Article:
All-loving Father, look in Your bountiful compassion on Ferguson, Mo., and the greater St. Louis community.

Grant wisdom and guidance to all our civil leaders and bless the efforts of our law enforcement to keep order and to bring a sense of security and calm.

Grant protesters wisdom to express their disappointment and sorrow with respect and decorum.

Rid our land of all conflict and fear between various groups, and help us all to live together as Your beloved children, through Him who truly is our peace, even Jesus, whose blood has reconciled us to Yourself and made us one family.

We ask it in His strong name. Amen.

More here on Higher Things 

 

Monday
Jun302014

Supreme Court Ruling Emboldens Us to Continue to Carry On

 

Supreme Court Ruling 
Emboldens Us to Continue to Carry On

Two years ago, I sat on a panel before Congress, testifying to the importance of religious liberty in America today.

It seems like a long time ago.

Since then, we have seen and heard a steady stream of news, from the church and the culture, about the Health and Human Services’ mandate and the Affordable Care Act, abortifacients and the conscience, religious freedoms and what this means for women.

Thankfully, the wait is over. The Supreme Court has ruled, and the verdict is in: In a landmark case, the Supreme Court ruled in favor of religious liberty, specifically in regard to closely held corporations (those with a small number of shareholders and offering no public stock, such as corporations that are family-owned, not operated by boards).

While we rejoice in this strong upholding of religious freedom, this decision does not signal an end to this discussion. It simply emboldens us carry on, doing what we do best as Christians: praying, confessing the faith and living it out in our daily callings.

We pray that Americans, whose consciences are burdened because they have been forced to violate their religious beliefs, would know God’s comfort and forgiveness.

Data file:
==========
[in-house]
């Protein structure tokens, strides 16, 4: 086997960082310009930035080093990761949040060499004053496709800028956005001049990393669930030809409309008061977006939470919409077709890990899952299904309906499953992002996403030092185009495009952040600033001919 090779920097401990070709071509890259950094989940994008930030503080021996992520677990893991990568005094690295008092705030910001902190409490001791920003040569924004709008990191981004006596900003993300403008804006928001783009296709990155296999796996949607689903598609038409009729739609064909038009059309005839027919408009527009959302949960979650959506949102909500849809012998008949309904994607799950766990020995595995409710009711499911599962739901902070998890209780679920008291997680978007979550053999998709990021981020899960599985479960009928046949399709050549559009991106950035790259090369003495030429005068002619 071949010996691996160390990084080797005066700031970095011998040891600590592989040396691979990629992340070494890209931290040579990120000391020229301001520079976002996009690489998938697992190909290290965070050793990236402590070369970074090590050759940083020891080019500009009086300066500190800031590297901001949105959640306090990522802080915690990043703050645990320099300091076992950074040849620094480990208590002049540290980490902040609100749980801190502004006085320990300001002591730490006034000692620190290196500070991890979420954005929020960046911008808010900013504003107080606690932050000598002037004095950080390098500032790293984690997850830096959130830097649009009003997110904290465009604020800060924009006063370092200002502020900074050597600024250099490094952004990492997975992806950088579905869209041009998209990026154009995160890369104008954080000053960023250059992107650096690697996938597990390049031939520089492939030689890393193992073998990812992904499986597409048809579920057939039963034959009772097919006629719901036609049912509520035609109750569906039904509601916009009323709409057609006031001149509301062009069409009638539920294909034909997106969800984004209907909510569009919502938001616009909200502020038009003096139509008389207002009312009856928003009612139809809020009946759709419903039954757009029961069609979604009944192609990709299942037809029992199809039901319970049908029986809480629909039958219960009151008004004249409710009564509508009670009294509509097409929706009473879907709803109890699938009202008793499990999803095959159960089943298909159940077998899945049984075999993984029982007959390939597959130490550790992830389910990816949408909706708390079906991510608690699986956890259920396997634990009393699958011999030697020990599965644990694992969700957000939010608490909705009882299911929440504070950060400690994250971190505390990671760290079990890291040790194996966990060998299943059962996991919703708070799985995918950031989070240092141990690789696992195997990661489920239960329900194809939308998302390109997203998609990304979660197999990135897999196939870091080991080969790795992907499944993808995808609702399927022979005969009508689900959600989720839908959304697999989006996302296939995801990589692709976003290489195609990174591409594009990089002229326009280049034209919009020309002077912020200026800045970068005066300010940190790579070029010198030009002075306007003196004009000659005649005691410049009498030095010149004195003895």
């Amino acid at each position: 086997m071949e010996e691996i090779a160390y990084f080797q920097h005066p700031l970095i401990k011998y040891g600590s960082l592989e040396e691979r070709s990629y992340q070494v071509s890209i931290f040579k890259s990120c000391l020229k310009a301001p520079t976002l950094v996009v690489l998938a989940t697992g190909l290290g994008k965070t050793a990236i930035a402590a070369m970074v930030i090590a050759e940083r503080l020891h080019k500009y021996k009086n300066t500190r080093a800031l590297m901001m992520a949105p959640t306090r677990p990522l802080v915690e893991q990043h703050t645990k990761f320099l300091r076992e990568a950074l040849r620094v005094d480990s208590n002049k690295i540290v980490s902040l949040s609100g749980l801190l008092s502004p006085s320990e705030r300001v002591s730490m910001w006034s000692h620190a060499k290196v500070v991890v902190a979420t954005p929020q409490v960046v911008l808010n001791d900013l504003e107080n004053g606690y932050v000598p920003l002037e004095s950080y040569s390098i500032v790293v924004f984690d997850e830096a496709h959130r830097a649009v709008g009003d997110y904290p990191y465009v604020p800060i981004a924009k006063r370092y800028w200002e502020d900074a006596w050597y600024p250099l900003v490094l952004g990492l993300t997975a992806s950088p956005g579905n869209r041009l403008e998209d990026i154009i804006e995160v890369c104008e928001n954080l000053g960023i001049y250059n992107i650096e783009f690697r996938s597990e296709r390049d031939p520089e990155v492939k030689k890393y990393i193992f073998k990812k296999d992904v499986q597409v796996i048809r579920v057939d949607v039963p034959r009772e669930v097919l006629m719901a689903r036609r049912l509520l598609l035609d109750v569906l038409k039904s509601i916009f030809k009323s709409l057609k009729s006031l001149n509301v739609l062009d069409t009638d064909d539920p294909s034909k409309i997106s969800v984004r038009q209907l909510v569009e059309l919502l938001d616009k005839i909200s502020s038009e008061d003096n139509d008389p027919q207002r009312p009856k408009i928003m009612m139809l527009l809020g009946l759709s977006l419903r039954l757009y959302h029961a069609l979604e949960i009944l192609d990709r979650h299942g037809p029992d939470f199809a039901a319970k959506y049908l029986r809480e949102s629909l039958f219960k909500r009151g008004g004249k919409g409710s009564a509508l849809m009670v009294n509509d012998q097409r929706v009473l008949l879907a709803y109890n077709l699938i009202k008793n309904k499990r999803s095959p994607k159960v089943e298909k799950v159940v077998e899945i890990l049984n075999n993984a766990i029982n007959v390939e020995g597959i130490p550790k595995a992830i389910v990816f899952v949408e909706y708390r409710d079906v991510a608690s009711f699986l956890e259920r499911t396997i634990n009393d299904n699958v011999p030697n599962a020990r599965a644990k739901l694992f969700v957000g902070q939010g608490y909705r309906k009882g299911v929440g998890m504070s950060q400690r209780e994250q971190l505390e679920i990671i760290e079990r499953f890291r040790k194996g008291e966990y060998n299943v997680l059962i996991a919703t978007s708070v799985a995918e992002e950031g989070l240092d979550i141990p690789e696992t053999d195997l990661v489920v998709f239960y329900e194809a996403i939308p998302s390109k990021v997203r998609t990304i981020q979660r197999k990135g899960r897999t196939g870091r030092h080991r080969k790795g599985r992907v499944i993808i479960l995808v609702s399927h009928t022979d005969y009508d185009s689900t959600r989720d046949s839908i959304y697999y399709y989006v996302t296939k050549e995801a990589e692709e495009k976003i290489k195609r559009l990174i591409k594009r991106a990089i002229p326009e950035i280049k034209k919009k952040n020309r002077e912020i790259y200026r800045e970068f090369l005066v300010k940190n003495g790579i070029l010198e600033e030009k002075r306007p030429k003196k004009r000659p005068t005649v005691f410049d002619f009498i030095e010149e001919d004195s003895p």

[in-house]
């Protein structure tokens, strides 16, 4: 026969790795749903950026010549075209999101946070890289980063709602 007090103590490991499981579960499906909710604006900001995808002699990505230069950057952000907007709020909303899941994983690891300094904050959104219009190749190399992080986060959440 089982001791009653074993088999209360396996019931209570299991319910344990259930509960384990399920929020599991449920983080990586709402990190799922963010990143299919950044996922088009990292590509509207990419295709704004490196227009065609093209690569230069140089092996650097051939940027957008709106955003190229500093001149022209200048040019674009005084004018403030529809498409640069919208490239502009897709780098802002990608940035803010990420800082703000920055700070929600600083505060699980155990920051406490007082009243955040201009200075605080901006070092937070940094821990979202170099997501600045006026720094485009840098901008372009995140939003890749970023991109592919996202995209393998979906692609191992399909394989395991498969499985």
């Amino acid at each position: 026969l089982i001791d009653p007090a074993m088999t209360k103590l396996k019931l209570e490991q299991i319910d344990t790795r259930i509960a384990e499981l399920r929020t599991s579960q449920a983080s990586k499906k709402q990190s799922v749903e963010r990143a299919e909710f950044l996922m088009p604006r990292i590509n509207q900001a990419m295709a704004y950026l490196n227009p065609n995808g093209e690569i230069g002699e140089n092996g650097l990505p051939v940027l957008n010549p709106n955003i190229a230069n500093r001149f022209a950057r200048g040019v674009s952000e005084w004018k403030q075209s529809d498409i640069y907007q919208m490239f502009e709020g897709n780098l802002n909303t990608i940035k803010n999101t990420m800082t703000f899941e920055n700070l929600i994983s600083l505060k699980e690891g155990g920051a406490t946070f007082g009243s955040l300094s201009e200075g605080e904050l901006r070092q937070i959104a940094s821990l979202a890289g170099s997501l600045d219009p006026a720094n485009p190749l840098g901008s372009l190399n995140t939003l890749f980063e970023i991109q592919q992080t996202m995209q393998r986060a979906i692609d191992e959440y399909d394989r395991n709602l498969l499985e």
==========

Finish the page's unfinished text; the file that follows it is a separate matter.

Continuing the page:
We confess that life, which begins at conception, is a gift from God and ought to be held in the highest regard in this country.

We live, knowing that the First Amendment guarantees us not only the right to worship, but also to practice our faith as Lutheran citizens of this great nation, serving our neighbor where the Lord has placed us.

We do all of this, even as we rejoice with the Greens of Hobby Lobby, with the Hahns of Conestoga Wood Specialties and with our millions of brothers and sisters in the United States who believe just as strongly in the religious liberties guaranteed in our Constitution.

Today we are thankful for this step toward maintaining the integrity of our religious freedoms inherent in the First Amendment, but we will also remain ever mindful. The issue is and will continue to be purely and simply about religious freedom.

And so we pray. We confess. We live.

“We fought for a free conscience in this country,” I told the committee two years ago, “and we won’t give it up without a fight.”

I meant that, and I pray you do too.

The Rev. Matthew C. Harrison
President, The Lutheran Church—Missouri Synod

LCMS Reporter news arthcile here